Equale

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An equale or aequale (from Latin: voces aequales, equal voices or parts) is a musical idiom. It is a piece for equal voices or instruments.[1][2] In the 18th century the equale became established as a generic term for short, chordal pieces for trombone quartet. Old church music regulations from Linz show that such pieces were used at funeral services in Austria. The performance of such pieces from towers on All Souls' Day and on the previous evening is associated with the funeral service. The theological meaning of the trombone as a symbol of divine presence, the voice of the angels and instrument of judgment is thereby underscored.[3]

Notable examples of the genre are the three Equali for four trombones of Ludwig van Beethoven ("Drei Equales", WoO 30), written for performance in Linz Cathedral on All Souls' Day (2 November), 1812. Two of them were later performed, with the addition by Ignaz von Seyfried of words from the Miserere, at Beethoven's own funeral in 1827. They were also played as instrumental pieces at the funeral of William Gladstone in Westminster Abbey in 1898.[4] The two Aequali in C minor of Anton Bruckner date from 1847 and are for three trombones. Three years earlier, in 1844, the little-known Wenzel Lambel (1788–1861) of Linz had published ten equali for three or four trombones.[5] Stravinsky scored In memoriam Dylan Thomas, his setting of "Do not go gentle into that good night", for tenor, string quartet and four trombones, which may be an "echo" of the tradition.[4]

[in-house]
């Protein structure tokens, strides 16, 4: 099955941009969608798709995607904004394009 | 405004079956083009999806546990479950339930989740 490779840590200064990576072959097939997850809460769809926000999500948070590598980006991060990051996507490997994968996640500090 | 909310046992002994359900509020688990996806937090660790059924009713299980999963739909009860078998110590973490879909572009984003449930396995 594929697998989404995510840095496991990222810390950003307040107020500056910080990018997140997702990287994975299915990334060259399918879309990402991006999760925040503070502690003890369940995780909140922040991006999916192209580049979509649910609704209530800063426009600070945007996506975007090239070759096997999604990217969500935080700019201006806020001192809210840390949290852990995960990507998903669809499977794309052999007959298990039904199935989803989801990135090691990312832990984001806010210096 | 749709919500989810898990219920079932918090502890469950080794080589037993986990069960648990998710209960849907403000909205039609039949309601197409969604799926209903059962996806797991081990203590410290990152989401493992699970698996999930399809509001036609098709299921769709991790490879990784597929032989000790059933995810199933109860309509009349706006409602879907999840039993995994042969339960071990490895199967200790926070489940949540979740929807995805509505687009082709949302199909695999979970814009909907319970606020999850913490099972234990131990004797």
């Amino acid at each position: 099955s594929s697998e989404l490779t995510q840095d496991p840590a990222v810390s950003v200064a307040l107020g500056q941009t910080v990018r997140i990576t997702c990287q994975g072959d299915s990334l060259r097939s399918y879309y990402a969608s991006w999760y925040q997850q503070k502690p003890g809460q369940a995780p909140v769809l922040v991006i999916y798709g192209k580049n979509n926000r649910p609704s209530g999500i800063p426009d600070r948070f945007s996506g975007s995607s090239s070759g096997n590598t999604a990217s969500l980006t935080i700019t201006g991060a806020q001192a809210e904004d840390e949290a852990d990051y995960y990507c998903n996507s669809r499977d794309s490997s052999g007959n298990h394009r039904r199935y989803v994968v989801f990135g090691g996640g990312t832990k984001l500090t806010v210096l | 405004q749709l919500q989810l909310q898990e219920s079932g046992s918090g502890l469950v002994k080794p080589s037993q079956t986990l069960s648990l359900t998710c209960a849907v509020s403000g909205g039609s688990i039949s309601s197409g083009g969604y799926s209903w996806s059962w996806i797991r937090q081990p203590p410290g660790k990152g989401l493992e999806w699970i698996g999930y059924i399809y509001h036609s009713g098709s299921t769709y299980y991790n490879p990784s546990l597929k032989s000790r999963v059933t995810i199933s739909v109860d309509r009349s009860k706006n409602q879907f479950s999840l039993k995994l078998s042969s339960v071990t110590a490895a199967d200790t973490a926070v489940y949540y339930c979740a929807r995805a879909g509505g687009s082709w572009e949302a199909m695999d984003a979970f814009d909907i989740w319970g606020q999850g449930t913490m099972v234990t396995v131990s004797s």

References[edit]

  1. ^ Sadie, Stanley (ed.) (1980). The New Grove Dictionary of Music and Musicians (Reprinted with minor corrections ed.). London: Macmillan. p. 218, volume 6. ISBN 0-333-23111-2. 
  2. ^ Brown, Maurice J. E. "Equale". Grove Music Online. Oxford Music Online. Retrieved August 2011.  (subscription needed)
  3. ^ From sleevenotes, Triton Trombone Quartet: "German Trombone Music"; BIS-CD-644
  4. ^ a b Bellingham, Jane. "Equale (aequale)". Oxford Companion to Music. Oxford Music Online. Retrieved August 2011.  (subscription needed)
  5. ^ Mens en Melodie, volume 59 (in Dutch). Uitgeverij Het Spectrum. 2004. Retrieved August 2011.